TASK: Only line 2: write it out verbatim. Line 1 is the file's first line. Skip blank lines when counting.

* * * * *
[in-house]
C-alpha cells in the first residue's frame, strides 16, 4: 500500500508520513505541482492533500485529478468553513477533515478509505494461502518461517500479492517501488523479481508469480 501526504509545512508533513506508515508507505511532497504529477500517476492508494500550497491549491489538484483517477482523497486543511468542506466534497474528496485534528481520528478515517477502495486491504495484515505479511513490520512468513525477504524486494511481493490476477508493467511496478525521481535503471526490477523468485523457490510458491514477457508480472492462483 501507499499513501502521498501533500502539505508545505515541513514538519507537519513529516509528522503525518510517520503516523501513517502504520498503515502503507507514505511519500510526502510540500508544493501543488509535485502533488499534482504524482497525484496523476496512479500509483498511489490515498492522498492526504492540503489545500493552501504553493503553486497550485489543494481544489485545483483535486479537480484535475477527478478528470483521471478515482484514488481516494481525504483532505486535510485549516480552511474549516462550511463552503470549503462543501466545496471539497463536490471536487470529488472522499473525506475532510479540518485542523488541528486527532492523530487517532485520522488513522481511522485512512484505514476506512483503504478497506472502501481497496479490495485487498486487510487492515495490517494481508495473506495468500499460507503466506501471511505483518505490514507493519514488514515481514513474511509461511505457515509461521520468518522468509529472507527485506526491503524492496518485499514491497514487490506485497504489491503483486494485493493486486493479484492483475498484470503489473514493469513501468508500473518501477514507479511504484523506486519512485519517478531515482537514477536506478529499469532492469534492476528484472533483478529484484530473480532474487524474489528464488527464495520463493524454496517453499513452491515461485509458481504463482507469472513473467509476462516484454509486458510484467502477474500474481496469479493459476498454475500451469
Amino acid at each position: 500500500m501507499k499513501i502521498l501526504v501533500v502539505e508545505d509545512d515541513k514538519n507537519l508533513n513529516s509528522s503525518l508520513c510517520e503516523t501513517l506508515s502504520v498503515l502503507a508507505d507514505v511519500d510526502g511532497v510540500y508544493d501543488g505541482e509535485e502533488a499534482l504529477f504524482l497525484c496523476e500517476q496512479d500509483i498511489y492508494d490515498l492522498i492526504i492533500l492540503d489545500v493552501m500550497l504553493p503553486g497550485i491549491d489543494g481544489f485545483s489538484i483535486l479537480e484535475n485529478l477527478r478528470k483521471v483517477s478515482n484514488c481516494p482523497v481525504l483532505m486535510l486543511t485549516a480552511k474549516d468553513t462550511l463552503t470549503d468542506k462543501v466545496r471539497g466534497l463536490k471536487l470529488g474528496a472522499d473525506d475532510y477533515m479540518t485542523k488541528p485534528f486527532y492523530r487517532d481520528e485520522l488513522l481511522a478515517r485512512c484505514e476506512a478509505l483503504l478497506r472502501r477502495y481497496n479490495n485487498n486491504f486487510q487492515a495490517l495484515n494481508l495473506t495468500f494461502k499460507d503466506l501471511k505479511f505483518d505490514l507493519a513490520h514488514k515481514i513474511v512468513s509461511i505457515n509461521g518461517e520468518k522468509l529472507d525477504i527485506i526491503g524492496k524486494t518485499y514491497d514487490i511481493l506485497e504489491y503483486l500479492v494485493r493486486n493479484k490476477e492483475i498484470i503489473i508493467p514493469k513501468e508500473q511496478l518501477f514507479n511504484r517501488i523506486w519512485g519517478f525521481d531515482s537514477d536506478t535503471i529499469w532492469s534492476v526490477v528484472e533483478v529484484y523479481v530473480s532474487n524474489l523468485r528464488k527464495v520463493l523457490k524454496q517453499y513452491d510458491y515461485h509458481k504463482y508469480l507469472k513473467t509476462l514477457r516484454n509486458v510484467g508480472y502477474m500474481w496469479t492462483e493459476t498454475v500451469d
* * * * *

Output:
C-alpha cells in the first residue's frame, strides 16, 4: 500500500508520513505541482492533500485529478468553513477533515478509505494461502518461517500479492517501488523479481508469480 501526504509545512508533513506508515508507505511532497504529477500517476492508494500550497491549491489538484483517477482523497486543511468542506466534497474528496485534528481520528478515517477502495486491504495484515505479511513490520512468513525477504524486494511481493490476477508493467511496478525521481535503471526490477523468485523457490510458491514477457508480472492462483 501507499499513501502521498501533500502539505508545505515541513514538519507537519513529516509528522503525518510517520503516523501513517502504520498503515502503507507514505511519500510526502510540500508544493501543488509535485502533488499534482504524482497525484496523476496512479500509483498511489490515498492522498492526504492540503489545500493552501504553493503553486497550485489543494481544489485545483483535486479537480484535475477527478478528470483521471478515482484514488481516494481525504483532505486535510485549516480552511474549516462550511463552503470549503462543501466545496471539497463536490471536487470529488472522499473525506475532510479540518485542523488541528486527532492523530487517532485520522488513522481511522485512512484505514476506512483503504478497506472502501481497496479490495485487498486487510487492515495490517494481508495473506495468500499460507503466506501471511505483518505490514507493519514488514515481514513474511509461511505457515509461521520468518522468509529472507527485506526491503524492496518485499514491497514487490506485497504489491503483486494485493493486486493479484492483475498484470503489473514493469513501468508500473518501477514507479511504484523506486519512485519517478531515482537514477536506478529499469532492469534492476528484472533483478529484484530473480532474487524474489528464488527464495520463493524454496517453499513452491515461485509458481504463482507469472513473467509476462516484454509486458510484467502477474500474481496469479493459476498454475500451469